George Washington University Law School professor Jonathan Turley had some dire news for first son Hunter Biden following Tuesday’s conviction in Delaware on federal firearms charges.

Biden was found guilty on three felony counts in relation to the 2018 purchase of a .38-caliber revolver on Tuesday after the jury deliberated for just over three hours. Turley mentioned that a criminal referral for perjury by the House of Representatives, along with the tax case involving President Joe Biden’s son, is currently pending.

“His counsel has got to refocus on that tax case. They are going into that case now with a convicted felon,” Turley told Fox News “Faulkner Focus” host Harris Faulkner. “Now, these are very different types of claims, but there is a third front developing. Congress just referred, what I consider to be a very strong case, for a perjury investigation of Hunter Biden after his testimony before Congress.”

“Now the expectation is that Garland is going to basically scuttle that referral, but the problem is that the House seems to have Hunter Biden dead [to] rights… on those perjury claims,” Turley continued. “It is hard to see how what he said before Congress was true. It is a much more serious offense. It is currently sitting on the desk of Merrick Garland.” Turley noted that the tax case carried “much more serious” charges, including ties to the Biden family’s business dealings.


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Earlier Tuesday, Turley said that an effort by Biden’s attorneys to secure “nullification” of the felony charges was “overcome” by the jurors. “This was a very fair judge in my view, uh, she ruled for the defense and for the prosecutors on different issues. She went right down the middle of the road, and I think in the end, justice was done here,” Turley told Faulkner about United States District Judge Maryellen Noreika of the District of Delaware after the Fox News host contrasted the judge’s handling of the Biden case with New York Judge Juan Merchan’s handling of Trump’s business documents case. “This jury was able to overcome a nullification strategy.”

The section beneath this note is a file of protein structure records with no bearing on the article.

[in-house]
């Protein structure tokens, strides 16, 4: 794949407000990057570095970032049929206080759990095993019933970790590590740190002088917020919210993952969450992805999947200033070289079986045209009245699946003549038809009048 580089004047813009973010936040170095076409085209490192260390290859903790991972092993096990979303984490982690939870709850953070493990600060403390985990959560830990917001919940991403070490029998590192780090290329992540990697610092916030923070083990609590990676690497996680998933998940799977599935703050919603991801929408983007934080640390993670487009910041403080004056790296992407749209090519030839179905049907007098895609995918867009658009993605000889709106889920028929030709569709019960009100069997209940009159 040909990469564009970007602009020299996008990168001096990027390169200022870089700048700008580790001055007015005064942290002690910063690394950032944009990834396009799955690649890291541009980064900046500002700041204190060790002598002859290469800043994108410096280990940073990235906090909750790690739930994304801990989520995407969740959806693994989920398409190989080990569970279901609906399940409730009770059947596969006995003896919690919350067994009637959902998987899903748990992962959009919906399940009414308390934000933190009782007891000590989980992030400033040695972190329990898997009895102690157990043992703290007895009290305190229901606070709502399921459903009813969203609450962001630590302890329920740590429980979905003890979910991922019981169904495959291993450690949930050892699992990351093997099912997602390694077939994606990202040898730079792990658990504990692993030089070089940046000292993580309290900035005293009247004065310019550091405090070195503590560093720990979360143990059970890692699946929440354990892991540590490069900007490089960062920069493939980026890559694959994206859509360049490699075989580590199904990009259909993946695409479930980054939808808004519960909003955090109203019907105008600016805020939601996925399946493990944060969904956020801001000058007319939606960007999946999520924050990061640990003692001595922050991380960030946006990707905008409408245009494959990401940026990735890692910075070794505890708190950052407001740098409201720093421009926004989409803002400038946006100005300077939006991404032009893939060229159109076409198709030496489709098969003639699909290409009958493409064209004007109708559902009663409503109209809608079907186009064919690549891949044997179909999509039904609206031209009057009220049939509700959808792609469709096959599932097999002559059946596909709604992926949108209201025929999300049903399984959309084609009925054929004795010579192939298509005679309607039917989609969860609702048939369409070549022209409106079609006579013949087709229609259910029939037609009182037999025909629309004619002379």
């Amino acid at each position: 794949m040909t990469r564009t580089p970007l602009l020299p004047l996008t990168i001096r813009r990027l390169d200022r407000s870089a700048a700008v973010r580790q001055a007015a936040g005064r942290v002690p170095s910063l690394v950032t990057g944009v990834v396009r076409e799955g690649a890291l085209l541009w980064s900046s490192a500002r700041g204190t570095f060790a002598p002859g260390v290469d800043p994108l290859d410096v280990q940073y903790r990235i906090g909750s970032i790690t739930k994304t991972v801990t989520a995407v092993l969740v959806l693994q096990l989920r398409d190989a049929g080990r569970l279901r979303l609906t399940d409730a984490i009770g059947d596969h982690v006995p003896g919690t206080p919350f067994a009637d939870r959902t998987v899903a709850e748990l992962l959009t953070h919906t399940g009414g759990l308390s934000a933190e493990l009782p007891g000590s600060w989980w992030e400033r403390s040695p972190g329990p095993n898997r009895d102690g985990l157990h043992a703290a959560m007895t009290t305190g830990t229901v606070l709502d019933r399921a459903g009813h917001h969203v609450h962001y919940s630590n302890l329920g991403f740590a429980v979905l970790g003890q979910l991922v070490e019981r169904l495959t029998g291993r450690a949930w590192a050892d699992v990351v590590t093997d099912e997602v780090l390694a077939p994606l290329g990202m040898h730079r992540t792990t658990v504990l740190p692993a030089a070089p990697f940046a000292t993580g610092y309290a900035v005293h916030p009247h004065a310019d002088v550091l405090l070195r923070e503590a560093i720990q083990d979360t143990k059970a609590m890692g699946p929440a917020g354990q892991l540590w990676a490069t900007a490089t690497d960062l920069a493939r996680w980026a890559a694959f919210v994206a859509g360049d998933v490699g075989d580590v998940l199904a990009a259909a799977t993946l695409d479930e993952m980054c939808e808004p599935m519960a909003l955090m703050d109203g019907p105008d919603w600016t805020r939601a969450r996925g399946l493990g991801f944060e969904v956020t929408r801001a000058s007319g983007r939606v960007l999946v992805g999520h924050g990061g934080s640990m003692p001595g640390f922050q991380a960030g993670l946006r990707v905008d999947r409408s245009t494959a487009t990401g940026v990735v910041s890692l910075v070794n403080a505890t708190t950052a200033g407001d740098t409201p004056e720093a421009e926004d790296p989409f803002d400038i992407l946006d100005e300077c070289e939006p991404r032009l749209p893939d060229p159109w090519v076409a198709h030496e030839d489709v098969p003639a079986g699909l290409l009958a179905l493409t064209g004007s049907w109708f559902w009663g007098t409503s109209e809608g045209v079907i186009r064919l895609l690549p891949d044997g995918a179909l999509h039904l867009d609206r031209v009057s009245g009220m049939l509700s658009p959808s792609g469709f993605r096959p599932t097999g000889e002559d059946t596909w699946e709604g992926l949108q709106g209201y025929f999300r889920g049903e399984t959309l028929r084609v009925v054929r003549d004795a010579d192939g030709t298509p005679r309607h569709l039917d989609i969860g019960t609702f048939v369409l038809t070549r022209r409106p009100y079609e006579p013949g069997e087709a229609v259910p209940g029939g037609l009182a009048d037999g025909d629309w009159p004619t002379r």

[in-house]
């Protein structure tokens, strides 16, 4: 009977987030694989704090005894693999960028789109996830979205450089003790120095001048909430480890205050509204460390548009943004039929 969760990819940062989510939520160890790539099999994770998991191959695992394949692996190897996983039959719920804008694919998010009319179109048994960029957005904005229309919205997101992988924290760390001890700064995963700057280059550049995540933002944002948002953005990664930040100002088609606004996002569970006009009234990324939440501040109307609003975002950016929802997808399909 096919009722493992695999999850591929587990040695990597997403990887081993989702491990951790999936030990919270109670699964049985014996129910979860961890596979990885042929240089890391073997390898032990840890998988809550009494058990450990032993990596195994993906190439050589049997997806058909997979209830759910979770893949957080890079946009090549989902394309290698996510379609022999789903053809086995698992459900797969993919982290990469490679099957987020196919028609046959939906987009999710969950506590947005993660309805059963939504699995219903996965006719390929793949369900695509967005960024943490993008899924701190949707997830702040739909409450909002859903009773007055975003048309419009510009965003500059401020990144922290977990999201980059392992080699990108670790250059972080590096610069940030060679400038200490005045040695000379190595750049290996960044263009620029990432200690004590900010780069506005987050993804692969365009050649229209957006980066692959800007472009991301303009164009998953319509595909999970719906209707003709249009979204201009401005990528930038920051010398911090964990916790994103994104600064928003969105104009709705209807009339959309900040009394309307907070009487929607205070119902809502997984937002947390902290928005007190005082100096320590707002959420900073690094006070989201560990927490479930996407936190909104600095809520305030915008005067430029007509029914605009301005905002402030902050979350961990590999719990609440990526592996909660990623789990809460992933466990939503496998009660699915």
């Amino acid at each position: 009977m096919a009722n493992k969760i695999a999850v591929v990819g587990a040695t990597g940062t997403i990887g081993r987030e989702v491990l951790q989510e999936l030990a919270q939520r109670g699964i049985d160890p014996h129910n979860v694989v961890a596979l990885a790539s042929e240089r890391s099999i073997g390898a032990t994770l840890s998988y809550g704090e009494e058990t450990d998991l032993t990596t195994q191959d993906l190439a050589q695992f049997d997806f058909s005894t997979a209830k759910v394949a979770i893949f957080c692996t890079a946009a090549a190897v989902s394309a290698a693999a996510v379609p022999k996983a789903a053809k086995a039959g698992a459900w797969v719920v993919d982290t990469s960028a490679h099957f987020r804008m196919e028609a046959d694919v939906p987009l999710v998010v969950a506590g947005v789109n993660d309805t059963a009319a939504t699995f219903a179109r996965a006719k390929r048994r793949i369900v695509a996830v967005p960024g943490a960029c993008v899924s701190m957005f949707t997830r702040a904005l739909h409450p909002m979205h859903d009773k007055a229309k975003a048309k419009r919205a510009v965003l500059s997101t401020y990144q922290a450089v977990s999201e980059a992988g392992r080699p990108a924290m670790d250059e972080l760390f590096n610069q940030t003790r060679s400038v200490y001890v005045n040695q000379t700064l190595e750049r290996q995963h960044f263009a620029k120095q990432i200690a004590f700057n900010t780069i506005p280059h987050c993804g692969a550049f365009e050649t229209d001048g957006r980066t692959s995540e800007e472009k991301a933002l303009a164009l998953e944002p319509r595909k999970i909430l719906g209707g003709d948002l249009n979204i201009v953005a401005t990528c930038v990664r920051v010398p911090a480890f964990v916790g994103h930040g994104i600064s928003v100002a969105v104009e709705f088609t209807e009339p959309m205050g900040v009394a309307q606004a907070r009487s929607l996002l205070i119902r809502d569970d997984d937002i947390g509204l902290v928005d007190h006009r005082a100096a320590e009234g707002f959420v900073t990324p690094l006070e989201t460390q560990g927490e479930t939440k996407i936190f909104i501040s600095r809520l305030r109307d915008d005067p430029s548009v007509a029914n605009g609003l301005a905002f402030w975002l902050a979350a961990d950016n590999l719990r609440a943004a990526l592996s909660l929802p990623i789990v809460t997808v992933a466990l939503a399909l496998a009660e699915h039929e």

“Part of the problem was that Abbe Lowell, the defense attorney, put forward a bunch of defenses in the opening statement that collapsed within 48 hours,” Turley continued. “I mean, the prosecutors did an extraordinarily good job here. They were focused, they were disciplined, and they methodically took apart each of these defenses in front of the jury and when you pursue nullification strategy, it can go too far sometimes. It can make the jury feel like they are being treated as chumps and I think that here, the jury followed instructions and did their duty.”

Republican lawmakers claimed late last month that Hunter Biden lied to Congress during his recent deposition following the House Ways and Means Committee’s vote to release IRS whistleblower records. “Hunter Biden has shown once again he believes there are two systems of justice in this country — one for his family, and one for everyone else,” House Ways and Means Chairman Jason Smith (R-MO) said in a statement. “Not only did Hunter Biden refuse to comply with his initial subpoena until threatened with criminal contempt, but he then came before Congress and lied.”

“Lying during sworn testimony is a felony offense that the Department of Justice has prosecuted numerous individuals for in recent years, and the American people expect the same accountability for the son of the President of the United States,” Smith said.


Disclaimer: This article may contain commentary which reflects the author’s opinion.